Extended mass layoff events, 2011
February 13, 2012
For all of 2011, employers reported 6,331 extended mass layoff actions, affecting 1,045,220 workers. Compared to 2010, the number of events decreased by 916 (13 percent) and the number of separations decreased 211,914 (17 percent).
Permanent worksite closures accounted for 8 percent of extended mass layoff events in 2011, the lowest proportion of events due to closure in program history (with annual data available back to 1996).
Among the seven categories of economic reasons for layoff, layoffs due to business demand factors accounted for the largest number of events during 2011 (2,268), largely due to contract completion. Layoffs attributed to this reason occurred primarily in construction and in administrative and waste services, which includes temporary help services.
In addition to business demand factors, seasonal factors accounted for the second largest number of layoff events during 2011 (2,188), followed by layoff events due to other/miscellaneous reasons (1,055), financial issues (401), and organizational changes (299).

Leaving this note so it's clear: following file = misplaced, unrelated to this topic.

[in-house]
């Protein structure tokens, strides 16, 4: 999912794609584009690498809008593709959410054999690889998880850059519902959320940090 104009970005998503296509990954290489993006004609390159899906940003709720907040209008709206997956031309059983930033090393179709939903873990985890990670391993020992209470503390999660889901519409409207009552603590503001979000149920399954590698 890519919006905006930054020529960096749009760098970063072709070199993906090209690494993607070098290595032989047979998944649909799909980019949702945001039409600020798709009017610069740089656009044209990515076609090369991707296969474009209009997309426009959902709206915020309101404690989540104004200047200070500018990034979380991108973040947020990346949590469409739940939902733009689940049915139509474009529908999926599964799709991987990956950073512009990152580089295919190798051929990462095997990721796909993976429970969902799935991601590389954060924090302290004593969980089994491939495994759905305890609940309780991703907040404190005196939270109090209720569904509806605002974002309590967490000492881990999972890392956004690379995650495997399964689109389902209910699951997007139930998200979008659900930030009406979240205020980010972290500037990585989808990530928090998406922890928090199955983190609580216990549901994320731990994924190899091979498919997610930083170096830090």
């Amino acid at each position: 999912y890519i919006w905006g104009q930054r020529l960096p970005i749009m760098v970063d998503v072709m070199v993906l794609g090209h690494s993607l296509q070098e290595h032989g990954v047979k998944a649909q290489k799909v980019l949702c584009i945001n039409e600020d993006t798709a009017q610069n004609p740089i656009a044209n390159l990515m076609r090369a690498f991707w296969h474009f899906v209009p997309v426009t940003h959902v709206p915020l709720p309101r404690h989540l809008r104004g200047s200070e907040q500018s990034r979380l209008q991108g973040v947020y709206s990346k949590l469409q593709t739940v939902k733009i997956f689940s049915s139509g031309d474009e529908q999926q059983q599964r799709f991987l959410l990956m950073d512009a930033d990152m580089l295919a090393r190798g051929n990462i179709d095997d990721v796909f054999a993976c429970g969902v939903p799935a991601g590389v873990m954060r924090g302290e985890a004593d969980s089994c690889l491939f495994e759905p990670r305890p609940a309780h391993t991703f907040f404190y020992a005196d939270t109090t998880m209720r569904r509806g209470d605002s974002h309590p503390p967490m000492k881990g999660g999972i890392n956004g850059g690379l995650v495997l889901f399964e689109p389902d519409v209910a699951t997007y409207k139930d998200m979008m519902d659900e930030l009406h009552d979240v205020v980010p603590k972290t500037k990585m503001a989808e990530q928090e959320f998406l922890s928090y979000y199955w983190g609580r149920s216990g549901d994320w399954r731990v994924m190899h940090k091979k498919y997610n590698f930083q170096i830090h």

These data are from the Mass Layoff Statistics program. Extended mass layoff data for 2011 are preliminary and subject to revision. For more information, see "Extended Mass Layoffs — Fourth Quarter 2011" (HTML) (PDF), news release USDL-12-0217. The series on extended mass layoffs cover layoffs of at least 31-days duration that involve 50 or more individuals from a single employer filing initial claims for unemployment insurance during a consecutive 5-week period.
Bureau of Labor Statistics, U.S. Department of Labor, The Economics Daily, Extended mass layoff events, 2011 on the Internet at http://www.bls.gov/opub/ted/2012/ted_20120213.htm (visited October 09, 2015).
Recent editions of Spotlight on Statistics
New estimates of personal taxes in Consumer Expenditure Survey
In 2013, the Consumer Expenditure Survey improved its personal tax data.
Trends in long-term unemployment
Long-term unemployment reached historically high levels following the recession of 2007–2009.
Housing: before, during, and after the Great Recession
looks at consumer expenditures on household items, employment in residential construction, prices for household items, and injuries in occupations involved in building and maintaining our homes.